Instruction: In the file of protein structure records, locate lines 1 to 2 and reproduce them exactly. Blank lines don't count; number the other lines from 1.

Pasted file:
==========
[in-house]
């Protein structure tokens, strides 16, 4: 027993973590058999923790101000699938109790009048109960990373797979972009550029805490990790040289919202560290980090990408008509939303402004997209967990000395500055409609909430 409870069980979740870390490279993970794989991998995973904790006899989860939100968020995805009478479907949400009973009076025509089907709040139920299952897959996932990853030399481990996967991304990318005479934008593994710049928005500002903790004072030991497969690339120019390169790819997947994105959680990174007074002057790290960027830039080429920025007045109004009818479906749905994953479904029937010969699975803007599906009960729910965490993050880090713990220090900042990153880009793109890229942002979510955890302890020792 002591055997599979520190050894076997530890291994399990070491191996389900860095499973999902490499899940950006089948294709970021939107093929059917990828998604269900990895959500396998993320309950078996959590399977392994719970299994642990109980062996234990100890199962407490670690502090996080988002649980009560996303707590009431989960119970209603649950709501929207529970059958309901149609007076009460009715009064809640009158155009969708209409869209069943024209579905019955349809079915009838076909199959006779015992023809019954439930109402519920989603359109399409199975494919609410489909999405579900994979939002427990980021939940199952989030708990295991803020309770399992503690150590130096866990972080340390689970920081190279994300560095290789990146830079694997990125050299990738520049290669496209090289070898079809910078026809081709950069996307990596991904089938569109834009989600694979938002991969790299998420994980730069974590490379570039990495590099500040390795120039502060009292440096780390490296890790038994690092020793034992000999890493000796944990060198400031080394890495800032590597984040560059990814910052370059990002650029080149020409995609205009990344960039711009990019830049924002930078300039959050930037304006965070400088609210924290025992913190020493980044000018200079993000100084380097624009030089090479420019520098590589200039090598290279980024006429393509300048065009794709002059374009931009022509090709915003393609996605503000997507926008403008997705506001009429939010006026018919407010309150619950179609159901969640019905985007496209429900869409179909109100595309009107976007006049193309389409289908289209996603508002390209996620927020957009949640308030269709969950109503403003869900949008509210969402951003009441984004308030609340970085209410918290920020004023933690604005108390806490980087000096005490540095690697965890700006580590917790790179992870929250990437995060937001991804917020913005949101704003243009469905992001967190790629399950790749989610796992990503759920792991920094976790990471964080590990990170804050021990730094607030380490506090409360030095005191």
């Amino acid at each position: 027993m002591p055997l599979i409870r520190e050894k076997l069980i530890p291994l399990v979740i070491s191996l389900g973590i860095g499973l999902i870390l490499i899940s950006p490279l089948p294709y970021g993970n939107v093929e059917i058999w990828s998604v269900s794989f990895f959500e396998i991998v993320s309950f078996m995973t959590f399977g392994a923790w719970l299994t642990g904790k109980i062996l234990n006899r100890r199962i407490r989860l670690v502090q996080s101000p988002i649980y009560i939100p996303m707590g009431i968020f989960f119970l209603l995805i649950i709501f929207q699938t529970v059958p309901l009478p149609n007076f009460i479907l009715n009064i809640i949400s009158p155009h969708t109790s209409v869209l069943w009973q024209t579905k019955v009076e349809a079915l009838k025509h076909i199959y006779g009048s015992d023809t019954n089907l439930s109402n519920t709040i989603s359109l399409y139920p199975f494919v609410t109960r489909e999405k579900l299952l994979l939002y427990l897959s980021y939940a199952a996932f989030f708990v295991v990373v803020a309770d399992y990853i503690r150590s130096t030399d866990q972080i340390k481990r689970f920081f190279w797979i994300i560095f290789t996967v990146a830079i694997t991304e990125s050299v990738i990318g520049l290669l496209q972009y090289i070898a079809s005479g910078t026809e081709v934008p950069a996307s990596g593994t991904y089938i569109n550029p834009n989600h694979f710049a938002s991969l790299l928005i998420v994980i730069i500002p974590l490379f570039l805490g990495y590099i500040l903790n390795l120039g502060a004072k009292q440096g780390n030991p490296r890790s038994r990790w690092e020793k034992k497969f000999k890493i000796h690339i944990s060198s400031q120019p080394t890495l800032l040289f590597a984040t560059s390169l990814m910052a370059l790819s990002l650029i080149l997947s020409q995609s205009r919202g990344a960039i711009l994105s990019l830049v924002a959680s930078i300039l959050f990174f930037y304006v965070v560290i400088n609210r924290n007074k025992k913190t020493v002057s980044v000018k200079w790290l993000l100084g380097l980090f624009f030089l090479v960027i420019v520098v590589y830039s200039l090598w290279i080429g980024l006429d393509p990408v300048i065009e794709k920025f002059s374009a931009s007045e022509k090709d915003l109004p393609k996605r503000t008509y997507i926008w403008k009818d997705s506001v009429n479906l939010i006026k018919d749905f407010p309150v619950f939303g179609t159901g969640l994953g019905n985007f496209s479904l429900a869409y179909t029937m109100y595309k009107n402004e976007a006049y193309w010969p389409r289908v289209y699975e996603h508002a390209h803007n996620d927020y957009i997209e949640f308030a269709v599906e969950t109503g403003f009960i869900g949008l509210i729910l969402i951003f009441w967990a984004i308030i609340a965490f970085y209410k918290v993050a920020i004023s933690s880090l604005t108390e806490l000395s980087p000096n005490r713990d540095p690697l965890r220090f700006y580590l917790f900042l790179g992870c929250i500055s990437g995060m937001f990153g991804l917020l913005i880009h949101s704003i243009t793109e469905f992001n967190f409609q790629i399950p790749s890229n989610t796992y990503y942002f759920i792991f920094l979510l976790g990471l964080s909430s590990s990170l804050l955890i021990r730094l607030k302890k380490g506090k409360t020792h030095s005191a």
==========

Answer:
[in-house]
């Protein structure tokens, strides 16, 4: 027993973590058999923790101000699938109790009048109960990373797979972009550029805490990790040289919202560290980090990408008509939303402004997209967990000395500055409609909430 409870069980979740870390490279993970794989991998995973904790006899989860939100968020995805009478479907949400009973009076025509089907709040139920299952897959996932990853030399481990996967991304990318005479934008593994710049928005500002903790004072030991497969690339120019390169790819997947994105959680990174007074002057790290960027830039080429920025007045109004009818479906749905994953479904029937010969699975803007599906009960729910965490993050880090713990220090900042990153880009793109890229942002979510955890302890020792 002591055997599979520190050894076997530890291994399990070491191996389900860095499973999902490499899940950006089948294709970021939107093929059917990828998604269900990895959500396998993320309950078996959590399977392994719970299994642990109980062996234990100890199962407490670690502090996080988002649980009560996303707590009431989960119970209603649950709501929207529970059958309901149609007076009460009715009064809640009158155009969708209409869209069943024209579905019955349809079915009838076909199959006779015992023809019954439930109402519920989603359109399409199975494919609410489909999405579900994979939002427990980021939940199952989030708990295991803020309770399992503690150590130096866990972080340390689970920081190279994300560095290789990146830079694997990125050299990738520049290669496209090289070898079809910078026809081709950069996307990596991904089938569109834009989600694979938002991969790299998420994980730069974590490379570039990495590099500040390795120039502060009292440096780390490296890790038994690092020793034992000999890493000796944990060198400031080394890495800032590597984040560059990814910052370059990002650029080149020409995609205009990344960039711009990019830049924002930078300039959050930037304006965070400088609210924290025992913190020493980044000018200079993000100084380097624009030089090479420019520098590589200039090598290279980024006429393509300048065009794709002059374009931009022509090709915003393609996605503000997507926008403008997705506001009429939010006026018919407010309150619950179609159901969640019905985007496209429900869409179909109100595309009107976007006049193309389409289908289209996603508002390209996620927020957009949640308030269709969950109503403003869900949008509210969402951003009441984004308030609340970085209410918290920020004023933690604005108390806490980087000096005490540095690697965890700006580590917790790179992870929250990437995060937001991804917020913005949101704003243009469905992001967190790629399950790749989610796992990503759920792991920094976790990471964080590990990170804050021990730094607030380490506090409360030095005191």